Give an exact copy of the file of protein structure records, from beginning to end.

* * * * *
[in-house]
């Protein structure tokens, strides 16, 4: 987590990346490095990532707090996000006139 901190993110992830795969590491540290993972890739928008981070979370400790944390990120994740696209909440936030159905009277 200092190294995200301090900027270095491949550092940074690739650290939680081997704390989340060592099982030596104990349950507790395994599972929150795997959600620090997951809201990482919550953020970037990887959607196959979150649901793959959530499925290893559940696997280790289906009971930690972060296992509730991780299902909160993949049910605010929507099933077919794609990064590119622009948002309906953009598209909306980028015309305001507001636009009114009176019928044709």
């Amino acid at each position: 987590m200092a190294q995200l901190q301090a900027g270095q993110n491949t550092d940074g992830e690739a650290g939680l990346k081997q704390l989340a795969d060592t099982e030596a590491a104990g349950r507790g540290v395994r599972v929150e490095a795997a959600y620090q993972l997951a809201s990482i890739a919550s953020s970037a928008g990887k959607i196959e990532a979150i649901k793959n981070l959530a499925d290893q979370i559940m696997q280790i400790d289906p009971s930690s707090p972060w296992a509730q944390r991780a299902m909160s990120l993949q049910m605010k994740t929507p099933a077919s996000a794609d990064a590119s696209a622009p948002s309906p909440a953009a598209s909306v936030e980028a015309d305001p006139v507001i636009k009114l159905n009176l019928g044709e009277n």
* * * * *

[in-house]
């Protein structure tokens, strides 16, 4: 987590990346490095990532707090996000006139 901190993110992830795969590491540290993972890739928008981070979370400790944390990120994740696209909440936030159905009277 200092190294995200301090900027270095491949550092940074690739650290939680081997704390989340060592099982030596104990349950507790395994599972929150795997959600620090997951809201990482919550953020970037990887959607196959979150649901793959959530499925290893559940696997280790289906009971930690972060296992509730991780299902909160993949049910605010929507099933077919794609990064590119622009948002309906953009598209909306980028015309305001507001636009009114009176019928044709």
């Amino acid at each position: 987590m200092a190294q995200l901190q301090a900027g270095q993110n491949t550092d940074g992830e690739a650290g939680l990346k081997q704390l989340a795969d060592t099982e030596a590491a104990g349950r507790g540290v395994r599972v929150e490095a795997a959600y620090q993972l997951a809201s990482i890739a919550s953020s970037a928008g990887k959607i196959e990532a979150i649901k793959n981070l959530a499925d290893q979370i559940m696997q280790i400790d289906p009971s930690s707090p972060w296992a509730q944390r991780a299902m909160s990120l993949q049910m605010k994740t929507p099933a077919s996000a794609d990064a590119s696209a622009p948002s309906p909440a953009a598209s909306v936030e980028a015309d305001p006139v507001i636009k009114l159905n009176l019928g044709e009277n």